As planned 4/5 GR crossed River Surma in the earlier part of the night of 20 November 1971. C Company and Commanding Officers Group were first to cross with the help of pneumatic boats, established firm base across the river for battalion to pass through and move in between Pakistani BOP’s. The assaulting troops {A and D Company} including the platoon of 2nd Lt Hawa Singh neared the objective in the later part of the night. At about 0430 Hours on 21 Nov 1971, when A and D Company, led by their commanders, with CO in the centre, launched fierce Khukri assault and as the dawn broke captured Atgram. Pakistanis were caught by surprise and met their end with raw courage of Indian soldiers. The assaulting platoons led by 2nd Lt Hawa Singh and Capt Praveen Johri fought with gallantry and sheer dare devilry. However during the fierce fighting, 2nd Lt Hawa Singh got seriously injured and was martyred.

2nd Lt Hawa Singh was given the nation’s third highest gallantry award, “Vir Chakra” for his outstanding courage, unyielding fighting spirit and supreme sacrifice during the operation.

The citation of the Award reads:

“A Battalion of the Gorkha Rifles was given the task of capturing an enemy position in an area in the Eastern Sector. The enemy was holding a well fortified position supported by Medium Machine Guns.  During the assault Second Lieutenant Hawa Sigh was seriously wounded by enemy fire. Undeterred and regardless of his personal safety, he pressed his charge and cleared five enemy bunkers and killed a number of enemy personnel.  His daring example inspired his Company to capture the objective.  Later he succumbed to his injuries. In this action, Second Lieutenant Hawa Singh displayed commendable courage, initiative and determination.”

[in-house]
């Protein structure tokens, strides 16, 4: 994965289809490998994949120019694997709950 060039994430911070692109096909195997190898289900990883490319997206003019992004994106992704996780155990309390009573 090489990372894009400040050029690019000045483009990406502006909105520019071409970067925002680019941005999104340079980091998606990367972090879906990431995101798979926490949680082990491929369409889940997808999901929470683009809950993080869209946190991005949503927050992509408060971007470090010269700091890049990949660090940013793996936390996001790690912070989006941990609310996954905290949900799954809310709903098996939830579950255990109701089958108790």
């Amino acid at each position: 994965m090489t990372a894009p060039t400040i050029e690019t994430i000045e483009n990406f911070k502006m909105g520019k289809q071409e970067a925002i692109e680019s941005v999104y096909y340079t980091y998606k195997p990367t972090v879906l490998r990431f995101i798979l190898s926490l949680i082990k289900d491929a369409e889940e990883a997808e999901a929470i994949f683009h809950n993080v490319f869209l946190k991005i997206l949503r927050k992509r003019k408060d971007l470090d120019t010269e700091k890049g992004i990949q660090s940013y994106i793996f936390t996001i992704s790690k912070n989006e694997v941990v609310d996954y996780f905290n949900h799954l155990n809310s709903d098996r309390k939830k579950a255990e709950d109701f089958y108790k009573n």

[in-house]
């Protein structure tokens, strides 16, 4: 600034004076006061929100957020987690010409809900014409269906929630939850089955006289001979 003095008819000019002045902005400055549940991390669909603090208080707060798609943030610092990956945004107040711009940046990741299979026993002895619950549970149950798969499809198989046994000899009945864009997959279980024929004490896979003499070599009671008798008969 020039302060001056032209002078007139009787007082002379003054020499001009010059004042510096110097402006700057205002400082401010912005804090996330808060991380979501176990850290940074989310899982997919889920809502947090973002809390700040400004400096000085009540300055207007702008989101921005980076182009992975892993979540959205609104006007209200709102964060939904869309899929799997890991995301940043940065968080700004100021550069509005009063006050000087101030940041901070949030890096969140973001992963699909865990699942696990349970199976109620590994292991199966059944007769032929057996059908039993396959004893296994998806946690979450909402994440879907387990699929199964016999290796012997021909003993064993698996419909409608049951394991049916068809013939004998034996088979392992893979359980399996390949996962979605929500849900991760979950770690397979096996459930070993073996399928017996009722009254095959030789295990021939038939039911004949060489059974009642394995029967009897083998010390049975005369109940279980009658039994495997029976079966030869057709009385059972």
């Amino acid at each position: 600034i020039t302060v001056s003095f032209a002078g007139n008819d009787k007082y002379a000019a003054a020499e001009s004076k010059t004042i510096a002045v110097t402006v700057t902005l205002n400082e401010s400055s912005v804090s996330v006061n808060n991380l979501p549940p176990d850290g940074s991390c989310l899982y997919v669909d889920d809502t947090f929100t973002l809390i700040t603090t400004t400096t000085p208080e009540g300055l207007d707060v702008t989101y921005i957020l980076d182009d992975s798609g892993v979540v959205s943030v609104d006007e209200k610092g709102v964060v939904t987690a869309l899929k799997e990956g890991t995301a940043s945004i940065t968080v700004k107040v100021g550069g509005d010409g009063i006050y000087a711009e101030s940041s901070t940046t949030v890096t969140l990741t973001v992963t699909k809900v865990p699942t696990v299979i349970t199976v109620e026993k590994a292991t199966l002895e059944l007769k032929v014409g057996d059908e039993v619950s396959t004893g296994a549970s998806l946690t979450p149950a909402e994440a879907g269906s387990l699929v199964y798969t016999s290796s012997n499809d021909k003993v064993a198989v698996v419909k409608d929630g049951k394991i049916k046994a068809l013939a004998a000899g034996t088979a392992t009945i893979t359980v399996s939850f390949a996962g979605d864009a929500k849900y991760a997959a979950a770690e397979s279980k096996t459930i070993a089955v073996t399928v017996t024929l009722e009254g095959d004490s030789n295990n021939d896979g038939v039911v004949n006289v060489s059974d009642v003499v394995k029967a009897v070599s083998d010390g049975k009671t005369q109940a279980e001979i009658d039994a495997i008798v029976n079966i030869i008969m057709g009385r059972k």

The inauguration of a War memorial to honour Lt Hawa Singh was held at his village Mirzapur, Hisar on 21 Nov 2019. A bust of the martyr was also unveiled.

Swaraj Parkash – As A Head Commander of INS Vikrant Ghosted Every Pakistani Ship Proving it to be a Game-changer for India in 1971 War

Swaraj Parkash was born on 3 September 1923 in Jullundur Punjab of British India. He was commissioned into the Royal Indian Navy in December 1942 as a Midshipman. He was posted as an acting Sub-Lieutenant on 3 September 1943. Swaraj also attended the Naval College of UK for the Ling Navigation and Direction Course. He got promoted to the rank of Lt. Commander in 1952 after which he attended the Defence Services Staff College, Wellington in 1955.

Lt. Com. Parkash commanded the INS Krisna, INS Khukri, INS Betwa and many more world-class ships of the Indian Navy. Co. Swaraj Parkash also attended the Naval War College at Newport in the US.